I don’t usually write about TV shows but here goes.
Having noticed the show pop up on Amazon years ago (no exaggeration) I watched the trailer and just felt that it was just another show about women navigating love, life and work in New York at a women’s magazine. This would have appealed to me back when I was teenager but now in my thirties, I really don’t have time for this, what with all the murder mystery documentaries, Schitts Creek rewatches and weird sci-fi in between. I had been craving a show about friendship, particular female friendship for ages and sorry but Sex and the City is no longer for me either. I tried Firefly Lane and hated the format and got very bored with the characters. So, one night, I accidentally pressed play on The Bold Type which is now on Netflix. This was accidental as I’m still getting to grips with my new TV (generously donated to me by a friend). Admittedly I was hooked by the first episode and ended up watching 3 episodes before crawling into bed. And then I came back for more. A short time later, I am now mid-season 3, so the show must have something that keeps me coming back right? Yes and no is the complicated answer.
Just to give context to what the show is about, it follows three best friends, Sutton, Kat and Jane who are all in their mid-twenties and met as assistants at Scarlet magazine (a stand in name for Cosmopolitan). The show begins with Kat, now the director of social media, Sutton, assistant to the executive editor and Jane starting her first day as one of the writers. They all have particular quirks and distinctive personalities that unfold as the seasons go on. Jacqueline Carlyle, is editor-in-chief of Scarlet magazine, a woman all the main characters look up to. Carlyle is actually based on Joanna Coles who was the editor-in-chief of Cosmopolitan. The show is also inspired by her and she has an executive producer credit, so guessing there was a little influence there with how this character is represented.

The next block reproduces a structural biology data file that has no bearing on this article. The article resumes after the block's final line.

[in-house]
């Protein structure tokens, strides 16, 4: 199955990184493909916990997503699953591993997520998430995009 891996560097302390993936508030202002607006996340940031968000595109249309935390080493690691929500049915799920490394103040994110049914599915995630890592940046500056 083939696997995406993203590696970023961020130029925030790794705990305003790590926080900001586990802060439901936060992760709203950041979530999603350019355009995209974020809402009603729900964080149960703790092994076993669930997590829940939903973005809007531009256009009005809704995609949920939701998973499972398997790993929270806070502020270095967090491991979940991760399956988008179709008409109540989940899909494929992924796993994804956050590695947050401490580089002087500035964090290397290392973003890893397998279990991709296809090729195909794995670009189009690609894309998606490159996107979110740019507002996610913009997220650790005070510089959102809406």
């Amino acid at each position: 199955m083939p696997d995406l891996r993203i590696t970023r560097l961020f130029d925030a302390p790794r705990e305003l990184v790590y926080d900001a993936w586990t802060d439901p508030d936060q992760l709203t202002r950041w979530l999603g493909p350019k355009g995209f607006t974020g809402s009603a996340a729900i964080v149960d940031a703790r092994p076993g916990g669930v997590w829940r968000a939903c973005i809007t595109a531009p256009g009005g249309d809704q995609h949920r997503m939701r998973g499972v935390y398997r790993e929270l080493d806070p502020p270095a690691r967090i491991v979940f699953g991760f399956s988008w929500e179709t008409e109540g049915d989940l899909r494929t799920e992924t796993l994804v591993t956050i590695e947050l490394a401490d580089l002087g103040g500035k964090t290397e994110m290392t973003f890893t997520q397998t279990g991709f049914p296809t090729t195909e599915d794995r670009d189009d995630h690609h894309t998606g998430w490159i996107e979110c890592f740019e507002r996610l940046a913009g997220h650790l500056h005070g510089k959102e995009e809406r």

The show focuses a lot on ‘hot topic’ issues of the moment and of our current times. Many things that are brought up each episode, not always the main focus, are relevant now, despite premiering in 2017. Some shows suffer as times goes on, topics become old and irrelevant. Global pandemic aside, nearly every single episode could have been made yesterday. Subjects about discovering your sexuality, body positivity, breast cancer awareness, sexual harassment, bullying in the workplace, whether having children in your twenties is right for you, putting your career before your love life, journalistic integrity, these are just a few covered.
The show makes a huge emphasis on the characters being millennials which, may put some people off BUT this is actually more accurate representation than I’ve seen in a long while and although I don’t work in fashion or publishing, there are many situations that I can relate to, topics I wish came up far more often in shows (especially in the UK). With my age, I am of the millennial generation, no way to avoid it and you can either embrace this fact or brush it off with little regard or appreciation with how much extra work our generation has had to endure. As much as the Gen-Zers like to think they run the world, millennials paved the way for them. Without going on a generation rant, The Bold Type was surprising, to me, at how much it covered in just the first season. Of course, there are scenarios that would never happen in real day to day life, but this is a TV show so you have to expect that.
There are quite a few moments during an episode where I roll my eyes a dozen times but in between all that I get the essence of what the show is trying to do. In all honesty I really don’t think the main characters are relatable, although the show tries to cover all bases with the three of them. I also don’t feel wholly invested in them personally. I much prefer the discussions of the topics of the episode. They are in fact, quite bland, which the expectation of Sutton in various episodes who seems to go through the ringer when it comes to her career (I can definitely relate there). The friendship between the main characters is fun to watch but I really don’t relate to this part either. They seem to have a go through each other for permission or debate on absolutely everything, to the point of co-dependency. The supporting characters in the show are however more interesting, such as Jacqueline Carlyle and her input always makes a great scene. Alex, the only male writer at the magazine, again, has great insight and offers sound advice to the main three. The various other characters that pop up from time to time too, they make the show worth watching.
I’ll continue watching the show as I’d like to see what is discussed next. I recommend this show for the same reasons I watch it, but also if you’re missing your friendship fix. Despite it being set at a magazine, don’t be expecting anything like Ugly Betty or Sex & the City as this is not that show.